By M.G. Bonilla1
U.S. Geological Survey Open-File Report 75-41
Prepared in cooperation with National Science Council of Republic of China
U.S. Atomic Energy Commission
U.S. DEPARTMENT OF THE INTERIOR
ROGERS C.B. MORTON, Secretary
U.S. GEOLOGICAL SURVEY
V.E. McKelvey, Director
This report is preliminary and has not been reviewed for conformity with U.S. Geological Survey (USGS) editorial standards or with the North American Stratigraphic Code. Any use of trade, firm, or product names is for descriptive purposes only and does not imply endorsement by the U.S. Government.
1 345 Middlefield Road, Menlo Park, CA 94025
Cracking at north end of stone walk. The narrowing of the gutter can be seen opposite the walk which enters the photo from the right. Photo taken January 17, 1973.
Six faults associated with five large earthquakes produced surface displacements ranging from 1 to 3 m in the period 1906 through 1951. Four of the ruptures occurred in the western coastal plain and foothills, and two occurred in the Longitudinal Valley of eastern Taiwan. Maps are included showing the locations and dimensions of the displacements. The published geological literature probably would not lead one to infer the existence of a fault along most of the 1906 rupture, except for descriptions of the rupture itself. Over most of its length the 1935 rupture on the Chihhu fault is parallel to but more than 0.5 km from nearby faults shown on geologic maps published in 1969 and 1971; only about 1.5 km of its 15 km length coincides with a mapped fault. The coastal plain part of the Tuntzuchio fault which ruptured in 1935 is apparently not revealed by landforms, and only suggested by other data. Part of the 1946 Hsinhua faulting coincides with a fault identified in the subsurface by seismic work but surface indications of the fault are obscure. The 1951 Meilun faulting occurred along a conspicuous pre-1951 scarp and the 1951 Yuli faulting occurred near or in line with pre-1951 scarps.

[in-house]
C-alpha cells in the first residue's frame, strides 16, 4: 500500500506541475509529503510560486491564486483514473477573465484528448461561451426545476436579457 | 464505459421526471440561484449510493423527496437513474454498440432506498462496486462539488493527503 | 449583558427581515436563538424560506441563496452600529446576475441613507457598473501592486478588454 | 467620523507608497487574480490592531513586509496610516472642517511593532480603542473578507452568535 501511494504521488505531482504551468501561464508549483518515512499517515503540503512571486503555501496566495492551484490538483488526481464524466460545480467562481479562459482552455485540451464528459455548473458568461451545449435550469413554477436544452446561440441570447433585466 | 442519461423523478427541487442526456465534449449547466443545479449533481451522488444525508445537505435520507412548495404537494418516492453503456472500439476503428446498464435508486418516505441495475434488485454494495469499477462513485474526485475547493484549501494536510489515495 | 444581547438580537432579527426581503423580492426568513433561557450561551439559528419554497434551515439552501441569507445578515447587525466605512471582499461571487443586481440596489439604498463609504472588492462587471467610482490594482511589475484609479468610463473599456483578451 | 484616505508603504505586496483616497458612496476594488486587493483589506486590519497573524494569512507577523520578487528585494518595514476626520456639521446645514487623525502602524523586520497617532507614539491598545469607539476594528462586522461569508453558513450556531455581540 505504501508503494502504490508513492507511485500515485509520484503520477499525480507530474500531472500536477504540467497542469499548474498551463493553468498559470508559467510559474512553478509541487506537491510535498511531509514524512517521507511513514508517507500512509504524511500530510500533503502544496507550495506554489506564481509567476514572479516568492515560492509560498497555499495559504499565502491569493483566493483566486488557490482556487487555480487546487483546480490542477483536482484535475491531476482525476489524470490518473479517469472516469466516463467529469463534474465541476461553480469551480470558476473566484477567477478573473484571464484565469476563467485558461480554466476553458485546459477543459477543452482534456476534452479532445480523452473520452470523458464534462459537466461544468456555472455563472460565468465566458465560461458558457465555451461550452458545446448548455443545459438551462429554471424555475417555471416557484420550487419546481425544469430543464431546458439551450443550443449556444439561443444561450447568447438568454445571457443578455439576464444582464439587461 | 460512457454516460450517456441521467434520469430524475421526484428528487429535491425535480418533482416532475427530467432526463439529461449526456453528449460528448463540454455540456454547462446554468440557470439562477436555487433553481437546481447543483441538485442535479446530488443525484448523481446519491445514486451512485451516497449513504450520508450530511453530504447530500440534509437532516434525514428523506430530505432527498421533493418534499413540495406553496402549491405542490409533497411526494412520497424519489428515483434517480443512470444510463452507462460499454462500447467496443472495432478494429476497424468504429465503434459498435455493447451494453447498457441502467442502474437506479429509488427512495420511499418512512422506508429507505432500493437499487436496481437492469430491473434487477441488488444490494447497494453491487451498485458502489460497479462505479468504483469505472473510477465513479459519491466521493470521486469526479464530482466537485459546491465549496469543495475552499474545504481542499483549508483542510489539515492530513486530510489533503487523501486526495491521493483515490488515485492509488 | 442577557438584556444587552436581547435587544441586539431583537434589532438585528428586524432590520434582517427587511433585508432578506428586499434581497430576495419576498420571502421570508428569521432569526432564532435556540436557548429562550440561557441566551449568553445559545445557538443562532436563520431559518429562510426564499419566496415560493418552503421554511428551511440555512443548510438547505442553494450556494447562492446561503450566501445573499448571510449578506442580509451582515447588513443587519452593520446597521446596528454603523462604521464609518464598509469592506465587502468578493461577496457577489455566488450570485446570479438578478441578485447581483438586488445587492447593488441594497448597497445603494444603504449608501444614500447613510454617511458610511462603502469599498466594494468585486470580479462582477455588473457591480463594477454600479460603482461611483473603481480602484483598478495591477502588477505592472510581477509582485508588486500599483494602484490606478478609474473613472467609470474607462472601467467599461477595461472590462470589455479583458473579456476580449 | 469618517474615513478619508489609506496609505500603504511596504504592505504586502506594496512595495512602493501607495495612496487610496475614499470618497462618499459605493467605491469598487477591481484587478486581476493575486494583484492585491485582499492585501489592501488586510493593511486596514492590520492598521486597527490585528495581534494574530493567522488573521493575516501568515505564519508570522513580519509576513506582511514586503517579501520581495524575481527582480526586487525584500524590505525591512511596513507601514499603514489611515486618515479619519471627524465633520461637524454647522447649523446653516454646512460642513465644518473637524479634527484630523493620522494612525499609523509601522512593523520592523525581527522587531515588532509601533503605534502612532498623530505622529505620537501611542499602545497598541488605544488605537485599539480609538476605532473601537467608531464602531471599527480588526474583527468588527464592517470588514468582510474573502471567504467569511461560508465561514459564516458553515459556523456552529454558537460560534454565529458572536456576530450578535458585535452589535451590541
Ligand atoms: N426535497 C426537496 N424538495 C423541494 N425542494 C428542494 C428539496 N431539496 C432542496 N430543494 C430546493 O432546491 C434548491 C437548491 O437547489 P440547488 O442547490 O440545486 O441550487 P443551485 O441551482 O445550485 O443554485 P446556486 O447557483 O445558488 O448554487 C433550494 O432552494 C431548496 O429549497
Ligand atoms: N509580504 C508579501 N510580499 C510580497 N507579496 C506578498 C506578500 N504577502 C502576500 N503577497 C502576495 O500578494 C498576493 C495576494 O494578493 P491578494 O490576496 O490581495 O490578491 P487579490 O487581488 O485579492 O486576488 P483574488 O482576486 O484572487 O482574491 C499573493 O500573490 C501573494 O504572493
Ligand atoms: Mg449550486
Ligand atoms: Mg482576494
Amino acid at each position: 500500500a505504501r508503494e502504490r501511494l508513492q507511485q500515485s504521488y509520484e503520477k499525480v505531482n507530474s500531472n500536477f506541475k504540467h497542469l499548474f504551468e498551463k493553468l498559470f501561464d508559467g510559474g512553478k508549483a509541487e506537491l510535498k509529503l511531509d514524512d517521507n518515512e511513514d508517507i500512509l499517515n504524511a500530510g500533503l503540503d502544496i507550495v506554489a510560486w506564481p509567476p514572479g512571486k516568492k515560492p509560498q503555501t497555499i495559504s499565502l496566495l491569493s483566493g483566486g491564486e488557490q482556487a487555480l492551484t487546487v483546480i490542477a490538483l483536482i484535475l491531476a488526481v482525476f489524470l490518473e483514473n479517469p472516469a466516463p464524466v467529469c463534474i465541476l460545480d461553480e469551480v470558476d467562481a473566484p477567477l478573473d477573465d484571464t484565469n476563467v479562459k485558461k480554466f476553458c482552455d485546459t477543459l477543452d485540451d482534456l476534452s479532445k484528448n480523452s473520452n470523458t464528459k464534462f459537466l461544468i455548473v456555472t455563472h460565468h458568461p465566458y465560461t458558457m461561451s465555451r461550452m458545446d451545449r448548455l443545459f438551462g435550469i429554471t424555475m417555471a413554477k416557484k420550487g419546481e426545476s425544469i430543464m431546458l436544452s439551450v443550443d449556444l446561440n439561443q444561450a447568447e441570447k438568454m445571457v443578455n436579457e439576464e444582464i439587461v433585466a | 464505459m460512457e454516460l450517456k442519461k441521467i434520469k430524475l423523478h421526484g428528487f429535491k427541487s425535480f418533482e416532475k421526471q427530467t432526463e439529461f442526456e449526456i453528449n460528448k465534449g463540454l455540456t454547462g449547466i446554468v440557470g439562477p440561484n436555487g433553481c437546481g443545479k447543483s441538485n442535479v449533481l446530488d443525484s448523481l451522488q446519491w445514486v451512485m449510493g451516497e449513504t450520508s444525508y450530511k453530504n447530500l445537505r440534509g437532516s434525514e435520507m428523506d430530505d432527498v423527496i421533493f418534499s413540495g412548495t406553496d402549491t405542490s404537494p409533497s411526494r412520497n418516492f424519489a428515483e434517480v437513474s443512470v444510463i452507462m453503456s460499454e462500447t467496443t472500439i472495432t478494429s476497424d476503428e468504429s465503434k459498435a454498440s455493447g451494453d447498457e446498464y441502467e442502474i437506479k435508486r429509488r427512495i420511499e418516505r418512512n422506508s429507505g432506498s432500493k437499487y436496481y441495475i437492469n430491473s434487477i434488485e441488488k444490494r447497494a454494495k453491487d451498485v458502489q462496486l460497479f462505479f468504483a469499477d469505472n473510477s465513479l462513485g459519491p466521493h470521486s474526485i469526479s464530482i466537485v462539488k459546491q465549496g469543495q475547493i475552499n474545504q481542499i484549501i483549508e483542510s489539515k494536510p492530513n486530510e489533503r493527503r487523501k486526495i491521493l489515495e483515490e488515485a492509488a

More than 40 faults which, according to the published literature, have had Pleistocene or later movement are shown on a small-scale map. Most of these faults are in the densely-populated western part of Taiwan. The map and text calls attention to faults that may be active and therefore may be significant in planning important structures.
Equivocal evidence suggestive of fault creep was found on the Yuli fault and the Hsinhua fault. Fault creep was not found at several places examined along the 1906 fault trace.
Tectonic uplift has occurred in Taiwan in the last 10,000 years and application of eustatic sea level curves to published radiocarbon dates shows that the minimum rate of uplift is considerably different in different parts of the island. Incomplete data indicate that the rate is high near Hualien, where an uplift of at least 0.6 m and probably more than 1 m occurred in the 1951 earthquake, and near and south of the 1946 faulting. Sudden uplifts can have serious consequences for installations near the shore. Investigation of this process, study of recently active faults, and continuing study of seismicity are necessary parts of a practical earthquake-hazard reduction program.